A longtime friend called Horatio Thompson “the nicest person you’d want to know” and, maybe, “Baton Rouge’s first black millionaire.”
“If he wasn’t the first, I can’t think who the first would have been,” said Huel Perkins, 87, former LSU executive assistant to the chancellor.
Thompson, a civic-minded businessman, died Saturday at 98.
Thompson, son of a New Orleans railway postal clerk, was a 1937 graduate of Southern University. His businesses included a dorm room drugstore, taxi cabs, gasoline stations, electrical appliances and real estate.
“Back in 1951,” Thompson said in a 1995 profile, “there was no Civil Rights Act and no first-class homes for black people. We were able to buy 500 acres from Fred Benton Sr. and divide it into five-acre tracts which we sold.”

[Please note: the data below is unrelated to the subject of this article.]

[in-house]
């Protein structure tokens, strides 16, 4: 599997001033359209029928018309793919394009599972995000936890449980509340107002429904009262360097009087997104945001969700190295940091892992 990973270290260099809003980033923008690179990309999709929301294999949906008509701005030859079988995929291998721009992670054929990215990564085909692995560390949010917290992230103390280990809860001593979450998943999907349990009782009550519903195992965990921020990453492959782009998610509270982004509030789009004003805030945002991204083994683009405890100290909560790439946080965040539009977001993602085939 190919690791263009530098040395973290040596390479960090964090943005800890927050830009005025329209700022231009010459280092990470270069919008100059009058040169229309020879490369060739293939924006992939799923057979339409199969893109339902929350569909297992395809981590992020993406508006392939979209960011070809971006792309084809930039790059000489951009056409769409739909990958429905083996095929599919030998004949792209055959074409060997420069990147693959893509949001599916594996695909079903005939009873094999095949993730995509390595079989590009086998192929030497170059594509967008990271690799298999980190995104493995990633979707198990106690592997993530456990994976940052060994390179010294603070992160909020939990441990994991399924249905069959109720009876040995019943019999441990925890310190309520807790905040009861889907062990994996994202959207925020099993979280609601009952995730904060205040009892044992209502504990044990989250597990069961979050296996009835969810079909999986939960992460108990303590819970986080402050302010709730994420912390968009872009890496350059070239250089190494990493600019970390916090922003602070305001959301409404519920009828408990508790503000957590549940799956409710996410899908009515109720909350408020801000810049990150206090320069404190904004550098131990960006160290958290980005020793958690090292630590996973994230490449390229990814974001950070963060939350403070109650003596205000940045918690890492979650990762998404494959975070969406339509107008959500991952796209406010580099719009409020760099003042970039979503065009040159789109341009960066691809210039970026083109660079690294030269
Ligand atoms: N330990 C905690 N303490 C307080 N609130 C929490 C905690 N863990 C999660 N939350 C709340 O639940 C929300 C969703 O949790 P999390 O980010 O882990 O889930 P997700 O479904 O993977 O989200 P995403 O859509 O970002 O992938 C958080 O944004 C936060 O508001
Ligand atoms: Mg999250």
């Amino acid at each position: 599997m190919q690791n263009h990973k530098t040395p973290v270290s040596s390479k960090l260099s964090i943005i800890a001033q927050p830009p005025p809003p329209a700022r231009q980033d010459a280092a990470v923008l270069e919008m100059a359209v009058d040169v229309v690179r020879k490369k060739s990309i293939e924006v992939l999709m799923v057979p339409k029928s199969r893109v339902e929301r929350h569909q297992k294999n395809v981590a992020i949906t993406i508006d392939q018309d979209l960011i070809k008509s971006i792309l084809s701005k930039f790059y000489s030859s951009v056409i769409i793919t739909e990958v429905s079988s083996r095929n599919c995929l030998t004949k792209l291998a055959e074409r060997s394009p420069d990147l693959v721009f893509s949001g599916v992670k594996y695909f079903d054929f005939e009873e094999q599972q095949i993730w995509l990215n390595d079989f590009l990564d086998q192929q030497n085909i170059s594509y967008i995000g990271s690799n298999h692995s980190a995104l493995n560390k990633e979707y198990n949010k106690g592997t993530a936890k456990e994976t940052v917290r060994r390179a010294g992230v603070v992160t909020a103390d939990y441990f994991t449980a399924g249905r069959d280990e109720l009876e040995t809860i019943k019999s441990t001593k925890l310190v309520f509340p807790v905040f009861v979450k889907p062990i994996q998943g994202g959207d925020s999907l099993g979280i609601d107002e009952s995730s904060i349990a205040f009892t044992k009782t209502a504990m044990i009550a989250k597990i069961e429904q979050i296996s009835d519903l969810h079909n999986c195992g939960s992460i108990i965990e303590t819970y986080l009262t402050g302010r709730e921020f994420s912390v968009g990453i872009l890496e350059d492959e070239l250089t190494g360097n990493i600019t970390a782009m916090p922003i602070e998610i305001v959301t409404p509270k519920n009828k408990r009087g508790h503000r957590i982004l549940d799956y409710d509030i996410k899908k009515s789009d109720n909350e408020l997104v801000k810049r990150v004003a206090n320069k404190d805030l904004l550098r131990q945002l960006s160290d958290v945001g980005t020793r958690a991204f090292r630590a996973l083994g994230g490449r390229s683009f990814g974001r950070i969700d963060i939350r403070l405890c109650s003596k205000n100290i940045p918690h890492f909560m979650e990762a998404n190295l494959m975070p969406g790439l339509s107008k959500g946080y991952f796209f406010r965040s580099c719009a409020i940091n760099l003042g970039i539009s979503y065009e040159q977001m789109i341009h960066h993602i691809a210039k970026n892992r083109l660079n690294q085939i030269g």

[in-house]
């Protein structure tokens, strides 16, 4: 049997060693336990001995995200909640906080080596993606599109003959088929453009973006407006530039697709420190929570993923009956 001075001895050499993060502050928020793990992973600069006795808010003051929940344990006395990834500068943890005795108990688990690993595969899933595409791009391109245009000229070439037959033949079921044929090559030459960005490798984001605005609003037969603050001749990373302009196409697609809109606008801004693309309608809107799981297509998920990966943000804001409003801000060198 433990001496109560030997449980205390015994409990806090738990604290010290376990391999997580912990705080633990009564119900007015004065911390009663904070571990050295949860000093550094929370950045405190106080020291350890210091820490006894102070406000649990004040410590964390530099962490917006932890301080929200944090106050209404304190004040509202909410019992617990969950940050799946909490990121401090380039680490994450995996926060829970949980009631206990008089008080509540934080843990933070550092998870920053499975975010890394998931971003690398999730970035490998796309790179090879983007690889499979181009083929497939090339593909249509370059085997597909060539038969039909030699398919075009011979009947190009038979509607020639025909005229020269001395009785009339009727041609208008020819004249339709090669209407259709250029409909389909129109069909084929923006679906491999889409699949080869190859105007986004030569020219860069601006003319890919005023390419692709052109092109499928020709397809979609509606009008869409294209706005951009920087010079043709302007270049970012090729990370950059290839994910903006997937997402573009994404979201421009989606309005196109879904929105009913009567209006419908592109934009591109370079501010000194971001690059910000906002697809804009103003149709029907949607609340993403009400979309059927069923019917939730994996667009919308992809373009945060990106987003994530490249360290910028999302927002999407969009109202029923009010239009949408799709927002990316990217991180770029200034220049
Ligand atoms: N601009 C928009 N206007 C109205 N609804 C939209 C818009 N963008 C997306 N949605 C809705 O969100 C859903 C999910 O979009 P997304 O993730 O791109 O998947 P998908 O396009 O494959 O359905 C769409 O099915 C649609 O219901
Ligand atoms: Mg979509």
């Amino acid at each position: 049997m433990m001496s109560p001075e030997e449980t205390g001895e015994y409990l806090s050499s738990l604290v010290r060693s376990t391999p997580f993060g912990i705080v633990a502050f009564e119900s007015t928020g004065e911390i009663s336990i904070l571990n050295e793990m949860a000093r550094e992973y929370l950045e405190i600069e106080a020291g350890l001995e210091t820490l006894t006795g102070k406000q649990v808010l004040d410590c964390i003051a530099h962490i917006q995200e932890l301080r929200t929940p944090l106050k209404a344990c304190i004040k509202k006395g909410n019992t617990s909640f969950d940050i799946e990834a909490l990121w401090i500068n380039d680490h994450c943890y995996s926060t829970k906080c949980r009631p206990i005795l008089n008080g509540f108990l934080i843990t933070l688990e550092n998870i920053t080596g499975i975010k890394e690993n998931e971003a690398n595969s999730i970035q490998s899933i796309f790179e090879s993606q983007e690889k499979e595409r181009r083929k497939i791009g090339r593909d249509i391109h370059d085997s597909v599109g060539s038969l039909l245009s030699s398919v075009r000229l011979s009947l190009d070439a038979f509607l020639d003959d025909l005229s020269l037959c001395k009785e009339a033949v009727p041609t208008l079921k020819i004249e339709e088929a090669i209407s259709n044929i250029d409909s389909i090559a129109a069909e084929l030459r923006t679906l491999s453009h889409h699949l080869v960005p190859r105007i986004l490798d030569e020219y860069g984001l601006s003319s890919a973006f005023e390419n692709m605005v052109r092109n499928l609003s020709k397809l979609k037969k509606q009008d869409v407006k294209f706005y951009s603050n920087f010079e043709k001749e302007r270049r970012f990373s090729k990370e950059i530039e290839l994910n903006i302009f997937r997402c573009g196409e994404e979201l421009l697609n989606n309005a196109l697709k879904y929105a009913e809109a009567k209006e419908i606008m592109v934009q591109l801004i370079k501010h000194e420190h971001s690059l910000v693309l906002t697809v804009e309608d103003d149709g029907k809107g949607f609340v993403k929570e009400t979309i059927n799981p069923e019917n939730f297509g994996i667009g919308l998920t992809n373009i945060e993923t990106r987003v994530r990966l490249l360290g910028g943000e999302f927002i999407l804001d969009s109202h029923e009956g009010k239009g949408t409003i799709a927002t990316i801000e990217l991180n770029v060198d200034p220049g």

Thompson took part in the 1953 Baton Rouge bus boycott. He provided gas at cost to drivers of private automobiles. In the ’60s, Mayor-President Jack Christian named Thompson to the city’s Bi-Racial Committee.
John Noland, chairman of the East Baton Rouge Redevelopment Authority, and his wife, Virginia, endowed a professorship at Southern in Thompson’s name.
“He took a businessman’s approach to successful resolution rather than confrontation,” Noland said. “He’s one of Baton Rouge’s 24-karat heroes.”
“He was the quintessential, elegant gentleman,” said John Davies, Baton Rouge Area Foundation’s president and CEO. “If he said something, you had to consider what he said. There were layers to what he said.”
Thompson is survived by daughters Phyllis White, Paula Honoré, and three grandchildren.
“He was a person who enjoyed life, a people person and a hard-working businessman. He loved his grandchildren and enjoyed spending time with his family,” White said.
Funeral arrangements are incomplete.